Whether championing math, poetry, or just how to be a decent human being, the inspirational teacher is as familiar to movie audiences as the class stoner. “Critical Thinking” does little to detach itself from genre cliché; yet this heartfelt drama about a rough-and-tumble group of high-schoolers who claw their way to a national chess tournament has a sweetness that softens its flaws.
Based on a true story and set in an underserved Miami neighborhood in 1998, the movie drops us into the boisterous classroom of Mr. Martinez (played by the director, John Leguizamo).
“Chess is the great equalizer,” he tells his multiethnic students, using the game to teach his critical thinking elective — with a side of racial history discouraged by his school board. The principal (Rachel Bay Jones) might treat his classroom like a dumping ground for miscreants, but Martinez, assisted by wigs and funny accents, explains complicated chess moves with a deftness that cuts through their indifference.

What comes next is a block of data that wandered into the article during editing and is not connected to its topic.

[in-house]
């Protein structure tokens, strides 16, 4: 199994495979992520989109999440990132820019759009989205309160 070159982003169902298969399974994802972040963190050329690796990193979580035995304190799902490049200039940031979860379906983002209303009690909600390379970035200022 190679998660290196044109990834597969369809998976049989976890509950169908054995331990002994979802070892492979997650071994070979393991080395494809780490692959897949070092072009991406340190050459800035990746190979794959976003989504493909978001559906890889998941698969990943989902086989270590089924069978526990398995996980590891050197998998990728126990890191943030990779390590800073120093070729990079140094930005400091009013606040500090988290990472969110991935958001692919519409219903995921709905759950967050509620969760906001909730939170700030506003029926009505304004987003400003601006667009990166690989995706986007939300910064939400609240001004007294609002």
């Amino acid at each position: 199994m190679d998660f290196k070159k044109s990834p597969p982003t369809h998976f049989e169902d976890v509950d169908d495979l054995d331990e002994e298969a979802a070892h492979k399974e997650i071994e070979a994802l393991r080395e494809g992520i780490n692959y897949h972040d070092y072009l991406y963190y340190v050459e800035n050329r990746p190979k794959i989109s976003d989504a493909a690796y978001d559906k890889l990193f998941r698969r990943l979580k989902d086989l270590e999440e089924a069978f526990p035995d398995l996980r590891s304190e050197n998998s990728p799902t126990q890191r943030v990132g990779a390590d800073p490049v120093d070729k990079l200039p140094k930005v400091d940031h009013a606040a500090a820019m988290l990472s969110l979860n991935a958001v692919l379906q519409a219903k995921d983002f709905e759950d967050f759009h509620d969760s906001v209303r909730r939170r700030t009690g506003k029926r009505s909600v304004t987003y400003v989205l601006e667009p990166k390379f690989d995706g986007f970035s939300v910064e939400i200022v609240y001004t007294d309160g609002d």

With goals as modest as the lives of its characters, “Critical Thinking” follows the predictable arc of the underdog drama as the chess team overcomes troubled home situations and other setbacks on the road to a Beverly Hills-set finale. Slow and straightforward, the movie knows that a chess match is hardly a barnburner; but its lively young performers and their eventual triumph are easy to warm to. Drugs and gangs might beckon — and ICE hovers just outside the frame — but they’re no match for the values of sportsmanship and teamwork. And Mr. Martinez’s pep talks.